This is me! Mine went so much deeper. I sabotaged every good thing in my life because I knew I didn’t deserve it. I continued to punish myself when they were not around to do it and invited people in my life that would do the same. That came too close to my murder. I refuse all relationships now except with my children. Everyone else has acquaintance status. If I turn off my love switch for them then the pain doesn’t go too deep and I can get up moving forward a little bit easier again.
It’s never too late to find healing and build healthy relationships. Please find someone professional to work with – they can support you in tackling what can otherwise feel desperate and overwhelming, especially as we have already been carrying so much. But it’s worth it, so please try and give yourself that gift. Holding people at a distance might work for a time but it’s ultimately nowhere near the fulfilling life you deserve.
I completely relate to what you have said. I am at the very beginning of this journey and often it seems overwhelming and impossible but by being very cautious and self protective I hope I can one day feel safe.
I truly hope you will be writing your first book soon. I just stumbled across your site this morning and reading your posts has given me insights and an understanding of what the problem was (not me!) beyond anything I ever learned in therapy (“parents are just people, they did the best they could”), twelve-step, etc. It’s too bad it takes some of us so long to see what’s really going on in a narcissistic parent/enabler situation, but the flip side is that you can enjoy the heck out of your newfound freedom and new lease on life. I wouldn’t have chosen this particular route, but I know it wasn’t my fault and I’m grateful for the resiliency it gave me and for people like you who are out there helping others. Blessings and good luck to all facing similar situations; this does not define you.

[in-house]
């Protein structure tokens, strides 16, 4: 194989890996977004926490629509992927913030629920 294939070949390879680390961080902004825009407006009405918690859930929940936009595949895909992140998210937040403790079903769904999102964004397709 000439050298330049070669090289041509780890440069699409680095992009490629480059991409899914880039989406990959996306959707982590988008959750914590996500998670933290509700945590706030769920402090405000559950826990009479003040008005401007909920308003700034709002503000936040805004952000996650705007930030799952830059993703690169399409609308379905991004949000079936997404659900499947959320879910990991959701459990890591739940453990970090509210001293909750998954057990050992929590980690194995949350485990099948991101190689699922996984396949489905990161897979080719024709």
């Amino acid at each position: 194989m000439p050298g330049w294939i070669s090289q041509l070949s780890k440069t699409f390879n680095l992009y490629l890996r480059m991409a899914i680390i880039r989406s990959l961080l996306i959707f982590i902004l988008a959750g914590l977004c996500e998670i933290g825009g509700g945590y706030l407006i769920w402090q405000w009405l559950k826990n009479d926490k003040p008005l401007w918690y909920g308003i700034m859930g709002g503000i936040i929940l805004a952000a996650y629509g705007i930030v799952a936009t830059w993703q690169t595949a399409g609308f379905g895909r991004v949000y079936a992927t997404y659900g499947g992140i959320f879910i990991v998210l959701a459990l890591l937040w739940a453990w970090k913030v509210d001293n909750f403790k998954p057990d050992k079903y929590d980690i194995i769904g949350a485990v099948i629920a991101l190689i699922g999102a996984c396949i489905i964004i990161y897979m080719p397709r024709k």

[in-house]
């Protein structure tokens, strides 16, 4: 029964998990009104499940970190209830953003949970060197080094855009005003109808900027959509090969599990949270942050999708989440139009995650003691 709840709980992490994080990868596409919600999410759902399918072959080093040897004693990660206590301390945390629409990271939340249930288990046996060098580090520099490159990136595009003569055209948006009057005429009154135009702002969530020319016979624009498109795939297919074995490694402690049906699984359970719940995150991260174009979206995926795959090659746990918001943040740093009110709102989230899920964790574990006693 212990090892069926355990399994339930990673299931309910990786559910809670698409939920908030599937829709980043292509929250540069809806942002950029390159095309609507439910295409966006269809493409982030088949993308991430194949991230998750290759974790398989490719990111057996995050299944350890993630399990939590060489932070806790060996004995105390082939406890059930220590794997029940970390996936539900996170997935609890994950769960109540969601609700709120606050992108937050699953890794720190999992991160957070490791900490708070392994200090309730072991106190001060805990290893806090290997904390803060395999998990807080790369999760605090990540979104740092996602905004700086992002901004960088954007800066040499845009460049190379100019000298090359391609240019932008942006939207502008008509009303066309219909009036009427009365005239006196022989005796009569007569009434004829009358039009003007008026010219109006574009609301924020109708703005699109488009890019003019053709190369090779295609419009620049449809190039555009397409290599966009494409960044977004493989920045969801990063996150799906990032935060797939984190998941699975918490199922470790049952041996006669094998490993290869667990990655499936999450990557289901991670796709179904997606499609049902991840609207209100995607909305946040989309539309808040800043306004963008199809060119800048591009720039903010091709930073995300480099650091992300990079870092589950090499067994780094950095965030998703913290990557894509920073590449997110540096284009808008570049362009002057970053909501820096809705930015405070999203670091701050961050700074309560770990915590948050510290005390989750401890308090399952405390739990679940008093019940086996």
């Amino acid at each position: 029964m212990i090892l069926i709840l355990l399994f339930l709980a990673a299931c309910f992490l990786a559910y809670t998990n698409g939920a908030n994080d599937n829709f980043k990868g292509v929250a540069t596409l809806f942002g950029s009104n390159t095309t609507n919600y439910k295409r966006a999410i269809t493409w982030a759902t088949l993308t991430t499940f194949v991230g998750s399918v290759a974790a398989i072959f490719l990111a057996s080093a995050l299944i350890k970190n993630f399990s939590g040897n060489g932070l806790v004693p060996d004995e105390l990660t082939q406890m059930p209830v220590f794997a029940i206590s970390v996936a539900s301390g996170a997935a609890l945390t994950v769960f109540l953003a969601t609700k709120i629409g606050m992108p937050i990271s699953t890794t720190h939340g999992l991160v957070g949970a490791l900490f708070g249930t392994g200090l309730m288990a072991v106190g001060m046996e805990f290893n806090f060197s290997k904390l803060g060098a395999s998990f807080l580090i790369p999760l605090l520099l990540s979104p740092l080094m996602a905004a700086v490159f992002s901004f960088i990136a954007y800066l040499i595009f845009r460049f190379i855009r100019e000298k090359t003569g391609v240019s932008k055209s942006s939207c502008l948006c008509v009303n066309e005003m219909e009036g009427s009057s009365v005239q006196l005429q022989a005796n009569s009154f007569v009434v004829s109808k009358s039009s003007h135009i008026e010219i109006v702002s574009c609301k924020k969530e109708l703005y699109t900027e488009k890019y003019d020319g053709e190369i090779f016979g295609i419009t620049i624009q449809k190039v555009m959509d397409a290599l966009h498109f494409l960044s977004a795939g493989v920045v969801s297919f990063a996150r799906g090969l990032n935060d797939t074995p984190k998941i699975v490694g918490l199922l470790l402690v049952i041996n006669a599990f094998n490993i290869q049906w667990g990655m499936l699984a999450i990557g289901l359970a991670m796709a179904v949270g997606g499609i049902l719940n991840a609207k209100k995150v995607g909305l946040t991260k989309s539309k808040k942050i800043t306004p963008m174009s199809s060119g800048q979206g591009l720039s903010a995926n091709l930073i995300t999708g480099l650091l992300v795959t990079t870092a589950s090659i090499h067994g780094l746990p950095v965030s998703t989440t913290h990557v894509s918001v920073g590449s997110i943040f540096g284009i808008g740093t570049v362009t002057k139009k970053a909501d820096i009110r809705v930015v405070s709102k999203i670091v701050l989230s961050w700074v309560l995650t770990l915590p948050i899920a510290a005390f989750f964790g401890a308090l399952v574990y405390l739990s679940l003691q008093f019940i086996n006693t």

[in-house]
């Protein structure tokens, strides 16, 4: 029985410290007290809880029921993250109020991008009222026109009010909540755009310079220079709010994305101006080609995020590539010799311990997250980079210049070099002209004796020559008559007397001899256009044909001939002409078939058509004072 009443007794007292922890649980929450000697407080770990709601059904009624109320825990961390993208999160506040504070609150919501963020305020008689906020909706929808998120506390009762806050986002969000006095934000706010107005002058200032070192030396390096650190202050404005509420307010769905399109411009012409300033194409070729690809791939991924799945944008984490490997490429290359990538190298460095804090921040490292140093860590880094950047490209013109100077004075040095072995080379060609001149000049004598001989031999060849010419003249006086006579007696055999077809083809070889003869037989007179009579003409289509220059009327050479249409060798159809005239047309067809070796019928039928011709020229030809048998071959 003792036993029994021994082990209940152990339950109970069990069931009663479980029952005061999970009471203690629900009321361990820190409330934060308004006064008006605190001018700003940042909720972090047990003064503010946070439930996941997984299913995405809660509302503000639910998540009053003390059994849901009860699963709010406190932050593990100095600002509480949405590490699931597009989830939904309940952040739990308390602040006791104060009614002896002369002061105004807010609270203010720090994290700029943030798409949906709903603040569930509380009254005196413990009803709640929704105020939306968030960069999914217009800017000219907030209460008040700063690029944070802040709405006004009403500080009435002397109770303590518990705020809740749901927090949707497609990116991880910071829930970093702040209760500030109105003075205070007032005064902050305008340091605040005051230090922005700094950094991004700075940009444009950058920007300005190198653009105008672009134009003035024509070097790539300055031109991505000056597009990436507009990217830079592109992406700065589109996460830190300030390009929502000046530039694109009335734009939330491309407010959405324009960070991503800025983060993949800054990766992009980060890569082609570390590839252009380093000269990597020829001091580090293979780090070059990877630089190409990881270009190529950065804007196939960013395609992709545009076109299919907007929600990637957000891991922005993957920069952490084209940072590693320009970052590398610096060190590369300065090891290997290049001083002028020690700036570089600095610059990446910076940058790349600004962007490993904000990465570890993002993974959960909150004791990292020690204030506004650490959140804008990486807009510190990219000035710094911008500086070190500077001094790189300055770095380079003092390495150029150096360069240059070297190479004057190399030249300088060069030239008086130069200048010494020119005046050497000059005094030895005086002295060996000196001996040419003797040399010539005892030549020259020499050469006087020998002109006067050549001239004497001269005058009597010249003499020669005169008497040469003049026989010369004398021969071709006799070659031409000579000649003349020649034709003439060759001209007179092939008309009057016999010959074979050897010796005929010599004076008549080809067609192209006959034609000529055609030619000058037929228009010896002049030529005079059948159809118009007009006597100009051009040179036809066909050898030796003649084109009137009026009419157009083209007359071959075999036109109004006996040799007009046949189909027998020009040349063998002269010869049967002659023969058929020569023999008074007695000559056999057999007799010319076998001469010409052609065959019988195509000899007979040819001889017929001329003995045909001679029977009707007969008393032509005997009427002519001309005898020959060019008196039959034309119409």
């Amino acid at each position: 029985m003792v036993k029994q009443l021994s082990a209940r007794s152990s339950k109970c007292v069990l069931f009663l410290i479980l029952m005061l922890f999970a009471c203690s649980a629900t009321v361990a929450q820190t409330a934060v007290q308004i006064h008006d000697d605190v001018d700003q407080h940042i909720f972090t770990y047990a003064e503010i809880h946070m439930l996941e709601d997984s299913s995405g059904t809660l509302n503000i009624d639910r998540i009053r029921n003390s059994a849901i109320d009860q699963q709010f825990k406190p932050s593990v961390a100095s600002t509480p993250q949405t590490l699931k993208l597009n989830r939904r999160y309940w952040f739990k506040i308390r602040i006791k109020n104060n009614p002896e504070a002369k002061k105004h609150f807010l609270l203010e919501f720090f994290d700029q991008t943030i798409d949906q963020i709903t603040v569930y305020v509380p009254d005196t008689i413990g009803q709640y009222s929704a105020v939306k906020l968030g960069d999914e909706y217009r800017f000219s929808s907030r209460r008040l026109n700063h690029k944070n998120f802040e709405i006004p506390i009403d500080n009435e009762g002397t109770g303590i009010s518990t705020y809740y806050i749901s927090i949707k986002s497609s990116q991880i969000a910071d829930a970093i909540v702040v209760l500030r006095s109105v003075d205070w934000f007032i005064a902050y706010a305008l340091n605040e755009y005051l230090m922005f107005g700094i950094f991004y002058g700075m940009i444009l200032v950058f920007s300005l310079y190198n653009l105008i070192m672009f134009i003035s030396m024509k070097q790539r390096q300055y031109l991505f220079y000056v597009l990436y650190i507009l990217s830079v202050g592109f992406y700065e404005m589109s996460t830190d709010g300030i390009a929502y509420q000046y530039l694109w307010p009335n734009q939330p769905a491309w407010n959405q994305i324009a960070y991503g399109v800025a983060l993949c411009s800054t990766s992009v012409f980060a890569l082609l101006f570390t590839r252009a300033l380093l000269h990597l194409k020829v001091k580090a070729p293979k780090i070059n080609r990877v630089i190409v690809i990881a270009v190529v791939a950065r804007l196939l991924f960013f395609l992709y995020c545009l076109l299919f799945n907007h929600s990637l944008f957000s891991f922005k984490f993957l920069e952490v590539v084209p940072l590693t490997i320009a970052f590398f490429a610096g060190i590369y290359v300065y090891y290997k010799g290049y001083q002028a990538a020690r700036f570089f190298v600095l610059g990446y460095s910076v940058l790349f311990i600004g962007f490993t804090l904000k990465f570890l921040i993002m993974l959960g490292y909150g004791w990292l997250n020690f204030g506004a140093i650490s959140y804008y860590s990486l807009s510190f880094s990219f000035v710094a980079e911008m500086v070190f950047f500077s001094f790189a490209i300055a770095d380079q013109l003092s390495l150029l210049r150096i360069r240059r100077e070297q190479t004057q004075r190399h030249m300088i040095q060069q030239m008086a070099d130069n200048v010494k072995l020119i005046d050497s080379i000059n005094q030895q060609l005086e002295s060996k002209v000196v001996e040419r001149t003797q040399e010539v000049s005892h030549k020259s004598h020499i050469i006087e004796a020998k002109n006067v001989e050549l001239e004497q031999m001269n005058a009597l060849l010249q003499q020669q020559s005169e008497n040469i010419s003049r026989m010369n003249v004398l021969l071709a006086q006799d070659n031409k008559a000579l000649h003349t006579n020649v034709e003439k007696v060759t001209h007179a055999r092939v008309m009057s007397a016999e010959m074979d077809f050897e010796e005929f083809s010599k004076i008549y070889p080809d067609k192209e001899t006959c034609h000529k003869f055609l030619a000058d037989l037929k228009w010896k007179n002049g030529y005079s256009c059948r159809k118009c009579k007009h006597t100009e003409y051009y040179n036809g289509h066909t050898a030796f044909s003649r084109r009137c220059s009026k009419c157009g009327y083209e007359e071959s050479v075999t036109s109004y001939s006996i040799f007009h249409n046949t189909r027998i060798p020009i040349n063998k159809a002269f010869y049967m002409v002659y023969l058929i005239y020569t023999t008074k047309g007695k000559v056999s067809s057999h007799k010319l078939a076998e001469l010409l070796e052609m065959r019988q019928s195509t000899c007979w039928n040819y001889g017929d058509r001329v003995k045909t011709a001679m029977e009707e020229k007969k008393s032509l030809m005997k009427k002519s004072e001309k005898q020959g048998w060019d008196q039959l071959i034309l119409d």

Yes!!! This is exactly it.
I am shocked at how accurate this all is. Thank you. This is brilliant. I’ve never been able to overcome my childhood. It’s feeling like a wasted life. I see now there are people like me, and there are people who can understand this amount of evil and yes, it is evil. You were set up to fail, if someone said a nice thing about you you ran a risk of being beat for it. You learned to hate herself to survive. By the time I was in 8th grade I would pray every night to please please please let me die.
It is really hard to feel like your life has been wasted. I have that feeling as well. Merely surviving doesn’t seem like anything to be proud of. But it is.
Thanks for your insightful articles! They resonate deeply with me. It’s confounding for children to understand how their mother – the one person in the world who’s supposed to love him or her – can instead hate him/her with such passion . As a result, the child internalizes the belief that s/he is inherently defective – and in my case, it lasted through my early adulthood. It wasn’t until I was in my mid to late thirties that I finally entered counseling, and not until I was in my fifties that I even had a name for what my mother was – a malignant narcissist. Knowing she fits this pathological category is easier to accept than constantly wondering why I was singled out in my family as the abused scapegoat.